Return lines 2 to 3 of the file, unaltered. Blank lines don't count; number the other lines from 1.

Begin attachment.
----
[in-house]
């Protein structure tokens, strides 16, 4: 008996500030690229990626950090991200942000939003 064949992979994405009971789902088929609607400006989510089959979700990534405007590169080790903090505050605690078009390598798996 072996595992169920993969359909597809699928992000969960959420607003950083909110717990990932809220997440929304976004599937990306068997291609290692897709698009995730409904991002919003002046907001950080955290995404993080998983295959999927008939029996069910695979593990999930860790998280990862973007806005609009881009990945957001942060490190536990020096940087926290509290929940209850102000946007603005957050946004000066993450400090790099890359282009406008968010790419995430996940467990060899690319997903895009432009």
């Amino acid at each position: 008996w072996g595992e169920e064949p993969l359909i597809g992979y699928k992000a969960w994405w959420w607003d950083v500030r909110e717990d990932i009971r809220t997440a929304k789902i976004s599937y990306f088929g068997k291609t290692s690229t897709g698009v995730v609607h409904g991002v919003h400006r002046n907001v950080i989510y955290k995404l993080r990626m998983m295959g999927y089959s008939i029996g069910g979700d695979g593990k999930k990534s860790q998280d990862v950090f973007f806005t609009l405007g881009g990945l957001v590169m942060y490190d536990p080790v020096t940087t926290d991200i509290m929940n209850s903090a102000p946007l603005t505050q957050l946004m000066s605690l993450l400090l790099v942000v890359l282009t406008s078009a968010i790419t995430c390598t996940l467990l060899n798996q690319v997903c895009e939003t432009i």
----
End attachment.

């Protein structure tokens, strides 16, 4: 008996500030690229990626950090991200942000939003 064949992979994405009971789902088929609607400006989510089959979700990534405007590169080790903090505050605690078009390598798996 072996595992169920993969359909597809699928992000969960959420607003950083909110717990990932809220997440929304976004599937990306068997291609290692897709698009995730409904991002919003002046907001950080955290995404993080998983295959999927008939029996069910695979593990999930860790998280990862973007806005609009881009990945957001942060490190536990020096940087926290509290929940209850102000946007603005957050946004000066993450400090790099890359282009406008968010790419995430996940467990060899690319997903895009432009």
């Amino acid at each position: 008996w072996g595992e169920e064949p993969l359909i597809g992979y699928k992000a969960w994405w959420w607003d950083v500030r909110e717990d990932i009971r809220t997440a929304k789902i976004s599937y990306f088929g068997k291609t290692s690229t897709g698009v995730v609607h409904g991002v919003h400006r002046n907001v950080i989510y955290k995404l993080r990626m998983m295959g999927y089959s008939i029996g069910g979700d695979g593990k999930k990534s860790q998280d990862v950090f973007f806005t609009l405007g881009g990945l957001v590169m942060y490190d536990p080790v020096t940087t926290d991200i509290m929940n209850s903090a102000p946007l603005t505050q957050l946004m000066s605690l993450l400090l790099v942000v890359l282009t406008s078009a968010i790419t995430c390598t996940l467990l060899n798996q690319v997903c895009e939003t432009i």